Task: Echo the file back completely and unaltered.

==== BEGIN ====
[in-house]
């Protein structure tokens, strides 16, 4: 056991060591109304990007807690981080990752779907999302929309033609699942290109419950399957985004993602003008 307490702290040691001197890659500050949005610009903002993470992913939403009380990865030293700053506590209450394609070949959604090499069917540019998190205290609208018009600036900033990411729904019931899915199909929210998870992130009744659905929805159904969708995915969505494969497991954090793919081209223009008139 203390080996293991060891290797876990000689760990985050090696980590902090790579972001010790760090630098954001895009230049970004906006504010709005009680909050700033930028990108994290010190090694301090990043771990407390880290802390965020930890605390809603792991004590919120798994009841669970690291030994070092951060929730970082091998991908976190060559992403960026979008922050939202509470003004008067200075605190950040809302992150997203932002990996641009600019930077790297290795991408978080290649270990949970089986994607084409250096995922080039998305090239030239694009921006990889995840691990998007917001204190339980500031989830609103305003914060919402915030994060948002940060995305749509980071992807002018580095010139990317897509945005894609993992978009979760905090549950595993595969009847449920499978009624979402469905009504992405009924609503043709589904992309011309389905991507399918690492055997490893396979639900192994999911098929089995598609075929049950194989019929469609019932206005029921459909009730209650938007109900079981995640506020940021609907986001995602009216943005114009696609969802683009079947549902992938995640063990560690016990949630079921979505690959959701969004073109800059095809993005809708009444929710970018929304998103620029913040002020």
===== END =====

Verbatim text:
[in-house]
């Protein structure tokens, strides 16, 4: 056991060591109304990007807690981080990752779907999302929309033609699942290109419950399957985004993602003008 307490702290040691001197890659500050949005610009903002993470992913939403009380990865030293700053506590209450394609070949959604090499069917540019998190205290609208018009600036900033990411729904019931899915199909929210998870992130009744659905929805159904969708995915969505494969497991954090793919081209223009008139 203390080996293991060891290797876990000689760990985050090696980590902090790579972001010790760090630098954001895009230049970004906006504010709005009680909050700033930028990108994290010190090694301090990043771990407390880290802390965020930890605390809603792991004590919120798994009841669970690291030994070092951060929730970082091998991908976190060559992403960026979008922050939202509470003004008067200075605190950040809302992150997203932002990996641009600019930077790297290795991408978080290649270990949970089986994607084409250096995922080039998305090239030239694009921006990889995840691990998007917001204190339980500031989830609103305003914060919402915030994060948002940060995305749509980071992807002018580095010139990317897509945005894609993992978009979760905090549950595993595969009847449920499978009624979402469905009504992405009924609503043709589904992309011309389905991507399918690492055997490893396979639900192994999911098929089995598609075929049950194989019929469609019932206005029921459909009730209650938007109900079981995640506020940021609907986001995602009216943005114009696609969802683009079947549902992938995640063990560690016990949630079921979505690959959701969004073109800059095809993005809708009444929710970018929304998103620029913040002020």